“Yes, that’s exactly what I mean.” I could see in Mum’s eyes that she thought I’d be making a mistake by doing this; she’d much rather I put it up for full adoption… or just got an abortion, like she wanted me to.
“Whatever. It’s your decision. But how are you going to react when you’re friends start asking about your sudden weight gain? It’s not like you can just disappear off to, I don’t know… Scotland for nine months and then move back and act like nothing’s happened.” my response to Mum’s suggestion (though she had originally intended for it to be metaphorical) was an intrigued stare.
“Why didn’t I think of that before?” I answered, standing up from the couch and walking towards the fireplace.
“Think of what?” Mum asked confused, “What did I say?”
“That we should move to Scotland…” I began, turning back to face her, just to be interrupted with an abrupt reply,
“Scotland!? Don’t be daft! I didn’t mean itliterally. You can’t just move to Scotland and then just move back in a years’ time and expect everyone to remain in ignorance. People would get suspicious. And what about my job? And your exams? Don’t you care about them?”
“Of course I care about them, Mum. I can simply enrol in a school up there until I finish my exams and you could easily get transferred to another branch somewhere in Scotland.”
“Oh yes, because it’s that easy to get a job in the first place,” she responded sarcastically, “and what about the house? I’ve worked hard to be able to afford to live here. I’m not going to just sell it and then struggle to find somewhere if we came back; not that I’m agreeing to go along with this silly plan.”
“You don’t have to sell up. You could put it up for rent for a year and then we can easily move back. Likewise up there, we could simply just rent a place out for a year and then come back home easily.” I could hear the desperation in my voice and how whiney and childish I sounded. But mum had to agree to this… for me… for my unborn child… for her unborngrandchild.
She sighed and got to her feet. My eyes followed her; pleading her to do this one thing for me… this onelittlething… she took hold of the phone on the coffee table and tapped in a phone number, placing it to her ear. I could hear the ringing. Who was she calling? The ringing stopped and a faint answering machine message played through to her. When a beep sounded, she spoke:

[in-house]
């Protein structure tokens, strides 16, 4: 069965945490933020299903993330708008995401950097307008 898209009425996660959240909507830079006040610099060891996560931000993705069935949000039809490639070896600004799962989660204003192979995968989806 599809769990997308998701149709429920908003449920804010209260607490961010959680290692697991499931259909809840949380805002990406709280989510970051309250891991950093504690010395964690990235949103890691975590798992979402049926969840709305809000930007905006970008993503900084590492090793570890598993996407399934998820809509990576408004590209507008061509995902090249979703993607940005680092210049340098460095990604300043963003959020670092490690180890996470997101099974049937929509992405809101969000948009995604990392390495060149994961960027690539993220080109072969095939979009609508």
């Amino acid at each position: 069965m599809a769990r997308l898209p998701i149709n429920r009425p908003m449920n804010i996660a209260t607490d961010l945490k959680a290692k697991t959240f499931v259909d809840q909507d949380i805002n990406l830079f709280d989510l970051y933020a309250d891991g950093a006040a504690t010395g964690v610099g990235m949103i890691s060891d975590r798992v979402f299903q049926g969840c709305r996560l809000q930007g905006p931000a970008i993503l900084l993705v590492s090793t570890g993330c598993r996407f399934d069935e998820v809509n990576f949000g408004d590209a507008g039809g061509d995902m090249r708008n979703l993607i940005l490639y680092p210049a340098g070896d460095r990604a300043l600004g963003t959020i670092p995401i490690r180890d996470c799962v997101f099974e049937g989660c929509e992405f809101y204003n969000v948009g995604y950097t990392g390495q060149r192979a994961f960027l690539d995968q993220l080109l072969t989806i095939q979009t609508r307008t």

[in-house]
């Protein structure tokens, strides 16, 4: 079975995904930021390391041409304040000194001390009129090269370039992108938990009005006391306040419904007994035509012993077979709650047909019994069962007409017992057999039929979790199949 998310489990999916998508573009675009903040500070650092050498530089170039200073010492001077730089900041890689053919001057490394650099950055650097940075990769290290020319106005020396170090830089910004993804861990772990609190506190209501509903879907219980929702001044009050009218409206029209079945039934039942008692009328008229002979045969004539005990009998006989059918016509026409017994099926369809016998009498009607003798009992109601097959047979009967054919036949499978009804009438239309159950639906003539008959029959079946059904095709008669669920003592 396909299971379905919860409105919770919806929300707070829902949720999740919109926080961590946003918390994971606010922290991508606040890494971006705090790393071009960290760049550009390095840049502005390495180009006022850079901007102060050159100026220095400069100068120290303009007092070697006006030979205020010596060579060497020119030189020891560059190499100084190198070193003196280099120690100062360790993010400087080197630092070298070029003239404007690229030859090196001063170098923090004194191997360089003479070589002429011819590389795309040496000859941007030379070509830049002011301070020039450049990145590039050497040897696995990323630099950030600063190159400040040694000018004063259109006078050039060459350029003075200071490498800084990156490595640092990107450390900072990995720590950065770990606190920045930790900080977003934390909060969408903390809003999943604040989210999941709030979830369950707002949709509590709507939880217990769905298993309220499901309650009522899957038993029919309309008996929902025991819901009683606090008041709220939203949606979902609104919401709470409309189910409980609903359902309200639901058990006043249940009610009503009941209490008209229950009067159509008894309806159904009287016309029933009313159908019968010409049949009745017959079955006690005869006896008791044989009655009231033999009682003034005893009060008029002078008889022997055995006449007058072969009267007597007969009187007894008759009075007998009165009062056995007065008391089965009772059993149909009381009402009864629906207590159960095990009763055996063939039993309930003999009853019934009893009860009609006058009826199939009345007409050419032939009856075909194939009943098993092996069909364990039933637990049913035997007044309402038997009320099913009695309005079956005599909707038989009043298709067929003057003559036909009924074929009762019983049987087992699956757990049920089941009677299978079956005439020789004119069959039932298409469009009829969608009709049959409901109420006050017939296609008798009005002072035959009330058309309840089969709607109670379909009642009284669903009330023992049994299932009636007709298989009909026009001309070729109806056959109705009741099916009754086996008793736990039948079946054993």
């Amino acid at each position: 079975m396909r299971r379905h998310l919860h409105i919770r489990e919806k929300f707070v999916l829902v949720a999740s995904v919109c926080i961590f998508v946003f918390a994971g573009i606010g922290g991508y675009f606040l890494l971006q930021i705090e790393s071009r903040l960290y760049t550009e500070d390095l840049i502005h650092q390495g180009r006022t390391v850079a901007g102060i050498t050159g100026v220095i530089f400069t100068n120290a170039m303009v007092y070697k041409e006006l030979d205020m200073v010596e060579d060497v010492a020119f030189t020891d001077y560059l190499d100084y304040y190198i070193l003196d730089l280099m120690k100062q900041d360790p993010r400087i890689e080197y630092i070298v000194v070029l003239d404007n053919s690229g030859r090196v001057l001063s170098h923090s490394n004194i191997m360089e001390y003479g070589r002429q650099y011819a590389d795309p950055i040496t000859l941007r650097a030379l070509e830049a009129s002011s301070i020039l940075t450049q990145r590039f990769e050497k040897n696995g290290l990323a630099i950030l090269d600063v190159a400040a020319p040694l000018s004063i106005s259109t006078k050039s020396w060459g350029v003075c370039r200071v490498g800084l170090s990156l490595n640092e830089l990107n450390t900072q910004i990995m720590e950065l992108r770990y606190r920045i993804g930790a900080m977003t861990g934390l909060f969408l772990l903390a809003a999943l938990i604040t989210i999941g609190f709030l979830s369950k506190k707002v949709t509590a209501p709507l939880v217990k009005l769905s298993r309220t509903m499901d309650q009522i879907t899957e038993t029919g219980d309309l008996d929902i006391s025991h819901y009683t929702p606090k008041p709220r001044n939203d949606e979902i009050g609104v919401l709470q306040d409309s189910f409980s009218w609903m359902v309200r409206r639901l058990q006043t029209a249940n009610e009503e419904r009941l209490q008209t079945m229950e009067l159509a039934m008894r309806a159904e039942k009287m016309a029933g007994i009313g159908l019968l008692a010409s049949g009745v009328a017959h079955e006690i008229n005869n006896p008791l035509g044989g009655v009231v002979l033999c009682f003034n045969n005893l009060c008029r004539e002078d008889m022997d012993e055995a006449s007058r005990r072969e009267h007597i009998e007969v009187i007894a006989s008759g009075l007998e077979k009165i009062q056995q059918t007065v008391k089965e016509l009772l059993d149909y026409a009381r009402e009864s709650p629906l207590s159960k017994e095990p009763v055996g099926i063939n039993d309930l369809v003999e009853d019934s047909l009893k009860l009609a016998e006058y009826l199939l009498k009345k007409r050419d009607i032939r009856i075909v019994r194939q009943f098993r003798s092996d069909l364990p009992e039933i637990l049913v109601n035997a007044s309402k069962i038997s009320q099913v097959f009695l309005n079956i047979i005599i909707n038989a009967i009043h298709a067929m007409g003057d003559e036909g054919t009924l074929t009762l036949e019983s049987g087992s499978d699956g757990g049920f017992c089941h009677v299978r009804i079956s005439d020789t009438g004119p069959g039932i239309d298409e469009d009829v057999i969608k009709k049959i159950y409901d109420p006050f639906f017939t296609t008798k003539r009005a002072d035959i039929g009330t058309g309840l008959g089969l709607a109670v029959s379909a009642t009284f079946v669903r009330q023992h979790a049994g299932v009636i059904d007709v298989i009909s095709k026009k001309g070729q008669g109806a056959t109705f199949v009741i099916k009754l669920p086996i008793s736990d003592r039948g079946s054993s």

“Hi, Joseph, it’s Michelle Stewart here. I just wanted to call and ask if you had any positions anywhere in Scotland, preferably near to Glasgow. You see, I have a family emergency to attend to which will require me relocating for a year, at the most. Please could you call me back as soon as you’re able to? Thank you, bye.” And she hung up. I smiled to myself. Mum turned to face me too and returned the smile, “Now don’t you dare say I never do anything for you!”
“Thank you,” I answered appreciatively, feeling my eyes well up all over again, “why Glasgow in particular?”
“I had an uncle that lived up there many years ago and, when he died, he said that it could be used by any of us – me, Aunty Jane and whoever else – whether we went on holiday or decided to move up there. I thought, maybe, it would be better than paying rent every month.
“I need to ring your grandmother to check it’s alright to use it, which I’m sure it will be, but when she hears about you… I don’t even want to go there!” She smirked and turned to leave the room, through the door to the left of where I’d previously been sat. I placed my hands on my flat stomach and smiled again. I was going to be a mother… somehow… someway. This was really happening. I’d never guessed anything like this would happen to me, before now, and still couldn’t quite bring myself to believe that it was. I was going to have a…baby! A real baby! My own flesh and blood… mine… nobody else’s… ababy.
“Don’t forget to tell the father! He has the right to know!” mum called from the other room. My eyes widened. The father… oh sh–